It is in this context that one could understand how he was extremely appreciative of all genuine reform work by Hindu nationalists—rather than seeing them as competition or appropriating his domain. He expressed open appreciation for the works of “Veer” V.D. Savarkar and Swami Shraddhanand—both Hindu Mahasabha leaders.

The King-Rebel connection

Perhaps for the seeds of this, one should look at the Hindu nationalist influences on one of the earliest and most crucial benefactors of Dr Ambedkar. Sayajirao Gaekwad III (1863-1939), the Maharajah of Baroda, had been influenced by the achievements of Hindu state builder Shivaji and he was seen to manifest some of the qualities of the illustrious Maratha in his own administration. The king also had sympathy for the nationalist revolutionary movement of Savarkar. It was through Shankar Wagh, the Maharajah’s barber, that Savarkar and Sayajirao were in contact.

The Maharajah’s zeal for social reform can be directly linked to his Hindu nationalism. In 1905, he had employed Pandit Atmaram, an emissary of the Arya Samaj, who was charged with the task of conducting shuddhi ceremonies for Hindus forcibly converted to Islam and Christianity. The pandit was also given the responsibility of empowering Dalits. The activities of the Arya Samaj had resulted in creating institutions that neglected caste divisions to create a pan-Hindu identity. By 1911, the Samaj was even able to establish a boarding house in Surat with the aim of dismantling the deeply entrenched practice of caste segregation.
The earliest support to Dr Ambedkar had come from the king, whose zeal for reform had roots in his concern for Hindu Sangathan. Incidentally, the king of Baroda also employed nationalist thinker and latter-day spiritualist Sri Aurobindo as his personal secretary and then made him the Vice Principal of Baroda College. Sri Aurobindo himself had the concept that the rigid caste system was undemocratic. And he saw in the Upanishads a spirituality of liberty, equality and fraternity—a concept we would see repeatedly in Dr Ambedkar’s attempts to provide an Indic restructuring of Hinduism.

Savarkar and Ambedkar

Savarkar had diagnosed without mincing words that “the scripture-based caste system is a mental illness”, and he offered a cure to this disease plaguing the Hindu psyche, “the disease gets cured instantly when the mind refuses to accept it.” While the whole traditional orthodoxy of Hindu leadership was making a fetish out of the varna system as the basis of Hindu Dharma, Savarkar had declared:

“Both chaturvarna and caste divisions are but practices. (we differ in dr ambedkar views on varna vyavastha.Ed) They are not coterminous with Sanatana Dharma…Sanatana Dharma will not die if the present-day distortion that is caste division is destroyed.”

With regard to untouchability, Savarkar’s voice, though a lone one in the wilderness, was clear and categorical:

“To regard our millions of co-religionists as ‘untouchables’ and worse than animals is an insult not only to humanity but also to the sanctity of our soul. It is my firm conviction that this is why untouchability should be principally eradicated. Untouchability should go also because its eradication is in the interests of our Hindu society. But even if the Hindu society were to partially benefit from that custom, I would have opposed it with equal vehemence. When I refuse to touch someone because he was born in a particular community but play with cats and dogs, I am committing a most heinous crime against humanity. Untouchability should be eradicated not only because it is incumbent on us but because it is impossible to justify this inhuman custom when we consider any aspect of dharma. Hence, this custom should be eradicated as a command of dharma. From the point of view of justice, dharma and humanism, fighting untouchability is a duty and we Hindus should completely eradicate it. In the present circumstances, how we will benefit by fighting it is a secondary consideration. This question of benefit is an aapaddharma (duty to be done in certain exceptional circumstances) and eradication of untouchability is the foremost and absolute dharma. (Essays on the Abolition of Caste, 1930)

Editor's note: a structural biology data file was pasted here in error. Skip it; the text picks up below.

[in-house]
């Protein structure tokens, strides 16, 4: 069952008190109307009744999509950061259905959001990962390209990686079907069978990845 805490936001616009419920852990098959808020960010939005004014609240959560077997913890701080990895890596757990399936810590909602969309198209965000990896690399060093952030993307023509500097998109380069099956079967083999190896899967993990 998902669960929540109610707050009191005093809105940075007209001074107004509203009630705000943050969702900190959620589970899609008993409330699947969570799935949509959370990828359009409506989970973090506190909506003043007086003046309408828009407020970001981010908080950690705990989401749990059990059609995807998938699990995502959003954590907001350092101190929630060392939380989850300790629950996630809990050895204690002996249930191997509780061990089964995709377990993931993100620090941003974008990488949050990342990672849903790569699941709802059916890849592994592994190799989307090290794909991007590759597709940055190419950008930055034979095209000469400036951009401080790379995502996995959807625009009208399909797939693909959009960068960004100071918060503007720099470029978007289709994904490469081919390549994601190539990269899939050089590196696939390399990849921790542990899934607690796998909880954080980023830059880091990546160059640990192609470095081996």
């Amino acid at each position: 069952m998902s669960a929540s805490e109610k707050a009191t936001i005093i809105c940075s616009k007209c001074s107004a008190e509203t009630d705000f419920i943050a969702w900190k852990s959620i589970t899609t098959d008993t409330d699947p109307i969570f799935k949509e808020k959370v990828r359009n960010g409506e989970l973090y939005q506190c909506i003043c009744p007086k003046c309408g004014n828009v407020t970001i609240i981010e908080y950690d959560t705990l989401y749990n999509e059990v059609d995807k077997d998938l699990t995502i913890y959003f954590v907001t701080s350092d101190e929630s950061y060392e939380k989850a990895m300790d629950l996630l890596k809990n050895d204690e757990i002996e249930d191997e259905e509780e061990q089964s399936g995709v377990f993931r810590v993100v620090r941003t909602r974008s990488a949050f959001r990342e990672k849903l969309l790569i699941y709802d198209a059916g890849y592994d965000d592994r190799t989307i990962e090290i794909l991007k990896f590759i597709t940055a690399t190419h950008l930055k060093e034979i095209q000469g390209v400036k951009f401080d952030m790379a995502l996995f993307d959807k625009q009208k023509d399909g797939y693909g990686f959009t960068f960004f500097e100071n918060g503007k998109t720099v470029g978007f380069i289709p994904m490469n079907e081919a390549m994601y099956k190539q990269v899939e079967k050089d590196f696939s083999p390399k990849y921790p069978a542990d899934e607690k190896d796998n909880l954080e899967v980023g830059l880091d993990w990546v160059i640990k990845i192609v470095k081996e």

When Savarkar was at Ratnagiri, his movements, as well as participation in political activities, were both restricted. Yet he championed the cause of the Dalits and presided over the Mahar conference held at Ratnagiri. In his letter to Savarkar, expressing his inability to visit him owing to previous engagements, Dr Ambedkar wrote:

“I, however, wish to take this opportunity of conveying to you my appreciation of the work you are doing in the field of social reform. If the Untouchables are to be part of the Hindu society, then it is not enough to remove untouchability; for that matter you should destroy ‘Chaturvarna’. I am glad that you are one of the very few leaders who have realised this.” (From letter quoted by Dhananjay Keer, Veer Savarkar, 1950)

In April 1933, Dr Ambedkar’s Janata magazine, in a special issue, paid a tribute to Veer Savarkar to the effect that his contribution to the cause of the Dalits was as decisive and great as that of Gautama Buddha himself.
In 1948, Dr Ambedkar would come to the rescue of Veer Savarkar, when Savarkar was arrested for the Gandhi assassination. The most authoritative historian on the murder, Manohar Malgonkar, the author of the definitive volume on the subject, The Men Who Killed Gandhi (1978), revealed in 2008 that it became “incumbent upon him to omit certain vital facts such as, for instance, Dr Bhimrao Ambedkar’s secret assurance to Mr L.B. Bhopatkar, that his client, Mr V.D. Savarkar, had been implicated as a murder suspect on the flimsiest ground.” (From the author’s introduction to the 2008 edition)